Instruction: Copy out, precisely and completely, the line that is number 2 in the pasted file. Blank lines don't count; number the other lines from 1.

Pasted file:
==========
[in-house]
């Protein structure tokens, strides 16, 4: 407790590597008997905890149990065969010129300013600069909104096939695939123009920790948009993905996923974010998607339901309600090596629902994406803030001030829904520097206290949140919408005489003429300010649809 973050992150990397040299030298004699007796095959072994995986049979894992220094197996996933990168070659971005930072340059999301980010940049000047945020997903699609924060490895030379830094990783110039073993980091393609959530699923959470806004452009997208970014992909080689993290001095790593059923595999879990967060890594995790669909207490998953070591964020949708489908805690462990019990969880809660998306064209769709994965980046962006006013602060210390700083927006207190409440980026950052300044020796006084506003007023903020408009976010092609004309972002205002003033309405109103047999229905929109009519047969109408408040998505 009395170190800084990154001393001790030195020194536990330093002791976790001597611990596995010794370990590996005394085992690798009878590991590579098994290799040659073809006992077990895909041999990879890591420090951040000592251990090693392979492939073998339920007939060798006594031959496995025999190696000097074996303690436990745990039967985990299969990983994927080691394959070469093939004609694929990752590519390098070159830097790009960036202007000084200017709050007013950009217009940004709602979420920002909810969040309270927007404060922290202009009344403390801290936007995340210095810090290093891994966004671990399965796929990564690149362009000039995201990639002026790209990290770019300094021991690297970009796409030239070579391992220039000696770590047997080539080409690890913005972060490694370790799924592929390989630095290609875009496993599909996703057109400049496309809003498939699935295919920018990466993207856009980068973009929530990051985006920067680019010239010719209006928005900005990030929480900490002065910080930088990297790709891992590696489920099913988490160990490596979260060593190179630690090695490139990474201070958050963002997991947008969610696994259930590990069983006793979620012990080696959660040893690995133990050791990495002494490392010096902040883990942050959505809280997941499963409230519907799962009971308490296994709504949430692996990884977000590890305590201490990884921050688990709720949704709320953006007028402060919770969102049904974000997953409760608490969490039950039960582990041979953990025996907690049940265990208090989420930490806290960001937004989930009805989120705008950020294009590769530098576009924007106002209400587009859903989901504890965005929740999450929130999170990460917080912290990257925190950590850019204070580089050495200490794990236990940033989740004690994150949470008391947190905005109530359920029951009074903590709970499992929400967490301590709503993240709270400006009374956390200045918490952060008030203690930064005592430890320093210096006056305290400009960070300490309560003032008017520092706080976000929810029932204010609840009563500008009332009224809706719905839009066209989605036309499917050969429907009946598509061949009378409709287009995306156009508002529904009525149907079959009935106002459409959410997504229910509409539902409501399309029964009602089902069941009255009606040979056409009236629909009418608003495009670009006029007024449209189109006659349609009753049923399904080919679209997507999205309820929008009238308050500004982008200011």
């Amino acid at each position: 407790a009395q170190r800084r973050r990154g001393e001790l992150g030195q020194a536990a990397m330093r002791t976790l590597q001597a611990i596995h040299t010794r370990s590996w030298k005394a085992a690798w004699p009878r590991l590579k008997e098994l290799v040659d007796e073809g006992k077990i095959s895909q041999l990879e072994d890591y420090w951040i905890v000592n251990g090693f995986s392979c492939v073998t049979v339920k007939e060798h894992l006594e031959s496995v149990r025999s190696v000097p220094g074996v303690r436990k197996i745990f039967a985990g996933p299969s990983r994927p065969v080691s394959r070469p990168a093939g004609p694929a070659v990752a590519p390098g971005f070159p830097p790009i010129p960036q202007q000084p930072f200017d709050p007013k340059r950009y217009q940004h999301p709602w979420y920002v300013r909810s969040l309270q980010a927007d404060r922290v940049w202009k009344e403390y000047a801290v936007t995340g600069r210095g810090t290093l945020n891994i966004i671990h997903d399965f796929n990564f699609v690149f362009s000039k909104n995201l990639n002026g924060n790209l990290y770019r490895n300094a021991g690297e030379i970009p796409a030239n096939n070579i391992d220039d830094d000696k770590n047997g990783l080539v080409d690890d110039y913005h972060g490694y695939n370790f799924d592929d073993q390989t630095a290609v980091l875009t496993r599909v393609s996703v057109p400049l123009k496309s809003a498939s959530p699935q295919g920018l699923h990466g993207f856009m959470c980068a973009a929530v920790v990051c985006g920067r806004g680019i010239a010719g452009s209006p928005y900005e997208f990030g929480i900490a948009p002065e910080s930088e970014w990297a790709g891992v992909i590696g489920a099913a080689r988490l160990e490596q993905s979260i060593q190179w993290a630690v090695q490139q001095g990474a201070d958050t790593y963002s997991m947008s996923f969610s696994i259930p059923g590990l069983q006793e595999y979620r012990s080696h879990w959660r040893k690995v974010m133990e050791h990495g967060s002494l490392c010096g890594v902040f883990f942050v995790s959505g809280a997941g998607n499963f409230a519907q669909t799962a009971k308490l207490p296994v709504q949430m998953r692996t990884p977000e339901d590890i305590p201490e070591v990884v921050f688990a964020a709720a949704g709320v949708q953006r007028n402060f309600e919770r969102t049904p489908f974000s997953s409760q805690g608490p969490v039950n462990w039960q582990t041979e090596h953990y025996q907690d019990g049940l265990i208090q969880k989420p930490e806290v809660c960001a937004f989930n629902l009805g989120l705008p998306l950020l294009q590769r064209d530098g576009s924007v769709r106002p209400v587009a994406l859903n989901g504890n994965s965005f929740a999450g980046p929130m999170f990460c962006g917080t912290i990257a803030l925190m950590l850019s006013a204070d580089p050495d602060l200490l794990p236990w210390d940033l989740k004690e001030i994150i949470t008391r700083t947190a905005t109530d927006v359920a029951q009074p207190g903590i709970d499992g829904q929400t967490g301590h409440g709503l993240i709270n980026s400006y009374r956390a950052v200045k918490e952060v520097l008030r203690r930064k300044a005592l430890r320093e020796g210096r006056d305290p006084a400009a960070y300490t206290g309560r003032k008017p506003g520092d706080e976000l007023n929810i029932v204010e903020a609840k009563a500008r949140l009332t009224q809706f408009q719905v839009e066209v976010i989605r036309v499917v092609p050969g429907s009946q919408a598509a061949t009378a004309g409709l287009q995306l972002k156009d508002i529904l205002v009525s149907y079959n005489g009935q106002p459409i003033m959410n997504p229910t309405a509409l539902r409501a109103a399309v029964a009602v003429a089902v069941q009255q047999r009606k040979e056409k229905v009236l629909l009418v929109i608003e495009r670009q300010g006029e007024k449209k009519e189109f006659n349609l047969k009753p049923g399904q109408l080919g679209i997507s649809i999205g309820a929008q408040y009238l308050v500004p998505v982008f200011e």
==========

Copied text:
């Protein structure tokens, strides 16, 4: 407790590597008997905890149990065969010129300013600069909104096939695939123009920790948009993905996923974010998607339901309600090596629902994406803030001030829904520097206290949140919408005489003429300010649809 973050992150990397040299030298004699007796095959072994995986049979894992220094197996996933990168070659971005930072340059999301980010940049000047945020997903699609924060490895030379830094990783110039073993980091393609959530699923959470806004452009997208970014992909080689993290001095790593059923595999879990967060890594995790669909207490998953070591964020949708489908805690462990019990969880809660998306064209769709994965980046962006006013602060210390700083927006207190409440980026950052300044020796006084506003007023903020408009976010092609004309972002205002003033309405109103047999229905929109009519047969109408408040998505 009395170190800084990154001393001790030195020194536990330093002791976790001597611990596995010794370990590996005394085992690798009878590991590579098994290799040659073809006992077990895909041999990879890591420090951040000592251990090693392979492939073998339920007939060798006594031959496995025999190696000097074996303690436990745990039967985990299969990983994927080691394959070469093939004609694929990752590519390098070159830097790009960036202007000084200017709050007013950009217009940004709602979420920002909810969040309270927007404060922290202009009344403390801290936007995340210095810090290093891994966004671990399965796929990564690149362009000039995201990639002026790209990290770019300094021991690297970009796409030239070579391992220039000696770590047997080539080409690890913005972060490694370790799924592929390989630095290609875009496993599909996703057109400049496309809003498939699935295919920018990466993207856009980068973009929530990051985006920067680019010239010719209006928005900005990030929480900490002065910080930088990297790709891992590696489920099913988490160990490596979260060593190179630690090695490139990474201070958050963002997991947008969610696994259930590990069983006793979620012990080696959660040893690995133990050791990495002494490392010096902040883990942050959505809280997941499963409230519907799962009971308490296994709504949430692996990884977000590890305590201490990884921050688990709720949704709320953006007028402060919770969102049904974000997953409760608490969490039950039960582990041979953990025996907690049940265990208090989420930490806290960001937004989930009805989120705008950020294009590769530098576009924007106002209400587009859903989901504890965005929740999450929130999170990460917080912290990257925190950590850019204070580089050495200490794990236990940033989740004690994150949470008391947190905005109530359920029951009074903590709970499992929400967490301590709503993240709270400006009374956390200045918490952060008030203690930064005592430890320093210096006056305290400009960070300490309560003032008017520092706080976000929810029932204010609840009563500008009332009224809706719905839009066209989605036309499917050969429907009946598509061949009378409709287009995306156009508002529904009525149907079959009935106002459409959410997504229910509409539902409501399309029964009602089902069941009255009606040979056409009236629909009418608003495009670009006029007024449209189109006659349609009753049923399904080919679209997507999205309820929008009238308050500004982008200011």